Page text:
Taking the next step as a national thought leader in digital health innovation among university-based medical centers, the USC Center for Body Computing (CBC) announced the first Digital Health Fellowship in the U.S. The inaugural 12-month fellowship will provide exposure, training and research opportunities in digital health patient education, diagnosis and therapy that are under development and study at the USC CBC, the digital health technologies incubator of Keck Medicine of USC.

The first fellow, Andrew Keibel, MD, a recent graduate of the Keck School of Medicine of USC’s internal medicine residency program, was chosen from among more than a dozen residents. The one-year fellowship began July 1, supported through a grant from Doctor Evidence, a leading evidence-based medicine company and one of eight foundational partners in the USC CBC Virtual Care Clinic, a first-of-its-kind digital health platform developed at the CBC.

“For the last 12 years, we’ve led the country’s top university-based research and strategic development partnerships for digital health, wearable tech and medical apps so creating a fellowship specifically for digital health was a natural next step,” said Leslie Saxon, MD, founder and executive director of the USC CBC and the fellowship supervisor. “Andrew exhibited the creativity and enthusiasm about digital tools as the future of patient empowerment and physician efficiency so we’re thrilled he will be our first fellow to help shape this program for the future.”

The USC CBC has developed and conducted private-public programs to synthesize technology, business, engineering, entertainment, design and medicine into new health care delivery paradigms that will innovatively enhance quality of life. USC CBC has partnered with leading influencers in various industries including: AliveCor, Apple, BMW, Boston Scientific, Karten Design, IMS Health, Medable, Medtronic, NFL, Proteus Digital Health, Sanofi, VSP Global and others.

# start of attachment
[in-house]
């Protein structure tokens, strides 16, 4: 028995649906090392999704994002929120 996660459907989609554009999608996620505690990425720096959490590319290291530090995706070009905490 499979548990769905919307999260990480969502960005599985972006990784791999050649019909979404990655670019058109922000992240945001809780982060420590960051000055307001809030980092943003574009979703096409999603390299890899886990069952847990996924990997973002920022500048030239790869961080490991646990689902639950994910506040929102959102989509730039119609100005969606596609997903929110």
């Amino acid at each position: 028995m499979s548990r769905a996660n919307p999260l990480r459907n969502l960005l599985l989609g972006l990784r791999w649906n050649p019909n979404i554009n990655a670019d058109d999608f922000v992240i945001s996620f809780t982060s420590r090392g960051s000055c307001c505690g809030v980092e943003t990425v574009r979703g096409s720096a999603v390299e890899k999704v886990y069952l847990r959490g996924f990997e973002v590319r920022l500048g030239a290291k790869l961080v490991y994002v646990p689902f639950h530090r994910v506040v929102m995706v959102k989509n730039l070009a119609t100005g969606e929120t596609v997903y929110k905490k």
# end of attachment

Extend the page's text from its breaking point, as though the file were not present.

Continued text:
Keibel will focus on digital health tools for chronic disease management, social media for biometric data collection, and research in body worn and implantable sensors for optimization of elite athletic and military warfighter performance, resiliency and prevention. Many of the fellowship research and clinical care programs will require working with external partners and assembling the multidisciplinary expertise unique to USC including: USC Institute for Creative Technologies, USC Viterbi School of Engineering, USC Cinematic Arts, USC Stevens Center for Innovation and the international physician scientist experts at Keck Medicine of USC.

“We’re in an era of increased focus on value-based delivery and preventive care as well as the consumerization of health care,” said Rohit Varma, MD, MPH, interim dean of the Keck School of Medicine of USC and director of the USC Roski Eye Institute, one of the first clinical service lines to integrate the Virtual Care Clinic concept. “The thought leadership work of Dr. Saxon and the CBC in digital health is fertile training ground for the next generation of doctors. We’re proud to be the first university-based medical center to offer this type of fellowship.”

“By providing the funding for the Digital Health Fellowship at USC, we underscore our commitment to ensuring the most current, relevant and trustworthy data is readily available to doctors and patients when making important health care decisions,” said Robert Battista, MBA, co-founder and chief executive officer of Doctor Evidence.

An important aspect of the fellowship will be training in specific data analytic tools and techniques required when performing digital research in compliance with current privacy and FDA regulations specific to digital health and mobile solutions. Saxon participates on an FDA panel shaping the evolving regulations around medical apps and medically based digital health solutions.

Learn more about the USC Center for Body Computing at: uscbodycomputing.org

— Sherri Snelling